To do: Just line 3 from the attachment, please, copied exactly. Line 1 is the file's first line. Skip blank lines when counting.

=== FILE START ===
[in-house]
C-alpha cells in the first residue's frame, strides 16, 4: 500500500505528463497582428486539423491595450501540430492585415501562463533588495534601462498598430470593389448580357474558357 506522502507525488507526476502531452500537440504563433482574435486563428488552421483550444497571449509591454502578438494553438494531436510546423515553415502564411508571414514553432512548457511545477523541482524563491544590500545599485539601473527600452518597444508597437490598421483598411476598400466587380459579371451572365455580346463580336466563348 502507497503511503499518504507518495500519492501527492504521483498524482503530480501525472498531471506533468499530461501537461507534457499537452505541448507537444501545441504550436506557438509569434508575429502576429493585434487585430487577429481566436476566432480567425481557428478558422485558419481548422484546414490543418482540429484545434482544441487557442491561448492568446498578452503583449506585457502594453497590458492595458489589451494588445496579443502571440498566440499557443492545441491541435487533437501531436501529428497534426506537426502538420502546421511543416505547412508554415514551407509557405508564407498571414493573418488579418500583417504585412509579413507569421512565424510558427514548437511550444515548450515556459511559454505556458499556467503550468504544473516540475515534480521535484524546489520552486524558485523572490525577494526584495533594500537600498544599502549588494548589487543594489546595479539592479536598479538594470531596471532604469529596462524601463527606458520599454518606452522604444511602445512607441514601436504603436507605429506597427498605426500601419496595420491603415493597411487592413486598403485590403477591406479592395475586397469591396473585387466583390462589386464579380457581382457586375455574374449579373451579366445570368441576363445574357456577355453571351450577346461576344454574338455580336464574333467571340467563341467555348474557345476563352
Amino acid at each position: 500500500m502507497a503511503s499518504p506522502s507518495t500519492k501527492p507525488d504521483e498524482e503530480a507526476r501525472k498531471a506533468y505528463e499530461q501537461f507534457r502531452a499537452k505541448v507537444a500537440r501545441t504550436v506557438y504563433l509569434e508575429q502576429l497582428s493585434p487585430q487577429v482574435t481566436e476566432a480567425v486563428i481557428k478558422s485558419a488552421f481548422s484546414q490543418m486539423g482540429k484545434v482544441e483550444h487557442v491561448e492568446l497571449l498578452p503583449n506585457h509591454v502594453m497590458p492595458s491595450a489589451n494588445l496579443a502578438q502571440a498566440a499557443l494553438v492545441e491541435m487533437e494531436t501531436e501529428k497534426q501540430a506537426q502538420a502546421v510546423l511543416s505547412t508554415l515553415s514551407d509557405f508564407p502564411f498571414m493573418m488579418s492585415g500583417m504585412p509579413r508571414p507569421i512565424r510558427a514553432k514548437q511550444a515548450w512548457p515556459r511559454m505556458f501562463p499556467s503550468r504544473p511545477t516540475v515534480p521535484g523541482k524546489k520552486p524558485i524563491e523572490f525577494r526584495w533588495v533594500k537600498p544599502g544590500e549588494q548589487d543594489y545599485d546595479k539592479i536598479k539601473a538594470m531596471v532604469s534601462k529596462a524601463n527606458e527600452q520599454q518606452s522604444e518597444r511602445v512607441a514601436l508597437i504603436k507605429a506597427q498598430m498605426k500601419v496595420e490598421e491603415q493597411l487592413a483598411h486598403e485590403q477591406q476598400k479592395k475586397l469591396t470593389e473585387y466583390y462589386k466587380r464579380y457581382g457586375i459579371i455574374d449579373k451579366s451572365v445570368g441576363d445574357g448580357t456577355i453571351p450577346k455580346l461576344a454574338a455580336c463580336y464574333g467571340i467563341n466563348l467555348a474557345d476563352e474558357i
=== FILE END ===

Amino acid at each position: 500500500m502507497a503511503s499518504p506522502s507518495t500519492k501527492p507525488d504521483e498524482e503530480a507526476r501525472k498531471a506533468y505528463e499530461q501537461f507534457r502531452a499537452k505541448v507537444a500537440r501545441t504550436v506557438y504563433l509569434e508575429q502576429l497582428s493585434p487585430q487577429v482574435t481566436e476566432a480567425v486563428i481557428k478558422s485558419a488552421f481548422s484546414q490543418m486539423g482540429k484545434v482544441e483550444h487557442v491561448e492568446l497571449l498578452p503583449n506585457h509591454v502594453m497590458p492595458s491595450a489589451n494588445l496579443a502578438q502571440a498566440a499557443l494553438v492545441e491541435m487533437e494531436t501531436e501529428k497534426q501540430a506537426q502538420a502546421v510546423l511543416s505547412t508554415l515553415s514551407d509557405f508564407p502564411f498571414m493573418m488579418s492585415g500583417m504585412p509579413r508571414p507569421i512565424r510558427a514553432k514548437q511550444a515548450w512548457p515556459r511559454m505556458f501562463p499556467s503550468r504544473p511545477t516540475v515534480p521535484g523541482k524546489k520552486p524558485i524563491e523572490f525577494r526584495w533588495v533594500k537600498p544599502g544590500e549588494q548589487d543594489y545599485d546595479k539592479i536598479k539601473a538594470m531596471v532604469s534601462k529596462a524601463n527606458e527600452q520599454q518606452s522604444e518597444r511602445v512607441a514601436l508597437i504603436k507605429a506597427q498598430m498605426k500601419v496595420e490598421e491603415q493597411l487592413a483598411h486598403e485590403q477591406q476598400k479592395k475586397l469591396t470593389e473585387y466583390y462589386k466587380r464579380y457581382g457586375i459579371i455574374d449579373k451579366s451572365v445570368g441576363d445574357g448580357t456577355i453571351p450577346k455580346l461576344a454574338a455580336c463580336y464574333g467571340i467563341n466563348l467555348a474557345d476563352e474558357i